Commissioner Fried: ITC Reports Confirm Imports Devastating Florida Farmers

Clint Thompson Exports/Imports, Florida, Trade

Nikki Fried
Florida Agriculture Commissioner

Tallahassee, Fla. – The U.S. International Trade Commission’s (ITC) investigations into the impact that imports of squash and cucumbers have had on seasonal growers generated responses from various industry leaders in Florida; starting with Florida Agriculture Commissioner Nikki Fried.

“The ITC reports confirm what our department’s reports have long shown and what Florida’s seasonal producers have long felt: unfair trade practices being employed by Mexico and others are devastating the domestic market, putting local farmers out of business and risking the security of our domestic food supply,” said Fried. “While Florida has been the hardest hit and Mexico has been the worst offender, seasonal producers across the United States are being impacted by similar unfair trade perpetrated by several foreign markets. This harm is also not isolated to our squash and cucumber growers, as a large number of other domestic perishable produce sectors have sustained similar, if not greater, harm due to Mexico’s unrelenting volume increases.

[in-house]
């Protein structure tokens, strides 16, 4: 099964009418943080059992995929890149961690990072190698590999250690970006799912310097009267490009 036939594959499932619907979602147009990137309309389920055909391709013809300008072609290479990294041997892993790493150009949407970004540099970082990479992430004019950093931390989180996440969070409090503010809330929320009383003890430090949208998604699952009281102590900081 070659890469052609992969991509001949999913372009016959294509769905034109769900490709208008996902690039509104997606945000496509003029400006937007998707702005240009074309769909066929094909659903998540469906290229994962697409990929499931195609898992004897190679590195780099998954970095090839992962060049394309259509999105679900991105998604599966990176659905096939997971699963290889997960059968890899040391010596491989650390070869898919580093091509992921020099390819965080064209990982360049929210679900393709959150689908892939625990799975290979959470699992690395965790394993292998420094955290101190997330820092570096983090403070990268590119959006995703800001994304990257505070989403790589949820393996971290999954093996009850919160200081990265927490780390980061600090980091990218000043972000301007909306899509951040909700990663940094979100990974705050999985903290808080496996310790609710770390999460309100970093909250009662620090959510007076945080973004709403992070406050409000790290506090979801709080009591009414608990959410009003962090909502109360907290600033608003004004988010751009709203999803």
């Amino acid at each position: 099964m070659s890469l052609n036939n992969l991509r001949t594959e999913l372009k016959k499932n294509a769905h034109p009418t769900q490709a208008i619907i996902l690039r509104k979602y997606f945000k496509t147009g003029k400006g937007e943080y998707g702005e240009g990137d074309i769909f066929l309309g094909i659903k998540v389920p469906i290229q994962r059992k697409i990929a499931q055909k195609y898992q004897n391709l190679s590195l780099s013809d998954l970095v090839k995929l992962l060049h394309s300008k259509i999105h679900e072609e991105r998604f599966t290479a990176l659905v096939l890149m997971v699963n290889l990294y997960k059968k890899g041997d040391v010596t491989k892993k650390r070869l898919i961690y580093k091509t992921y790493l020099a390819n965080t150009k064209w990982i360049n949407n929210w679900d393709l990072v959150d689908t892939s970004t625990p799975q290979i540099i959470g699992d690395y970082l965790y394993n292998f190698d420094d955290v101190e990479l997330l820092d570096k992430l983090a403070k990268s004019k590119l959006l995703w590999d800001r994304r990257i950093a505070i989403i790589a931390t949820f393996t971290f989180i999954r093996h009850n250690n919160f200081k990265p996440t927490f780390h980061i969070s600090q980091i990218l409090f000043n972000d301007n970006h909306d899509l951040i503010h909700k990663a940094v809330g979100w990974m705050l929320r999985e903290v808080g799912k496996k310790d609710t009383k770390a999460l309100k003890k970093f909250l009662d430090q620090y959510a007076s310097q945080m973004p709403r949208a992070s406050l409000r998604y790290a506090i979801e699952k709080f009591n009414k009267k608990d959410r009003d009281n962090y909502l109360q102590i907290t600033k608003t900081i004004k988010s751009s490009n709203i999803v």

The ITC reports confirm unfair trade practices fueled the explosive growth of Mexican fruit and vegetable imports, demonstrating a need for the federal government to provide timely and effective relief for impacted farmers in Florida and other seasonal crop states. Fried testified before the ITC last April and provided two reports from the Florida Department of Agriculture and Consumer Services (FDACS) showing a surge in foreign imports of fresh and chilled cucumbers and squash, predominantly from Mexico. Imports caused an estimated 2,721 lost jobs, $944 million in lost cash receipts, and $1.85 billion in negative economic impact for Florida’s domestic produce growers since 2015.

“The ITC reports are just the latest economic studies that have shown the devastating trend of surging imports costing the domestic market and risking the domestic food supply,” Fried continued. “The need could not be more clear, and the timing could not be more urgent for the federal government to use all tools available to enact an effective and enforceable action plan to stem the onslaught of these imports and the unfair trade and labor practices being employed by foreign competitors. The survival of our domestic industry and the security of our food supply are at stake.”

Florida Fruit and Vegetable Association Response

Mike Joyner, president of the Florida Fruit and Vegetable Association, also responded to the investigations.

“Our U.S.-grown food supply is at risk,” said Joyner. “Skyrocketing imports of Mexican fruits and vegetables due to unfair trade practices continue to cripple growers in the Southeast. While we commend the International Trade Commission for working to help solve this longstanding and growing threat to the Southeast produce industry, now is the time to act. Immediate, effective, swift relief is needed to give our Florida produce growers a future and ensure that a U.S.-grown produce supply is available to American families during the fall, winter and spring months of the year.”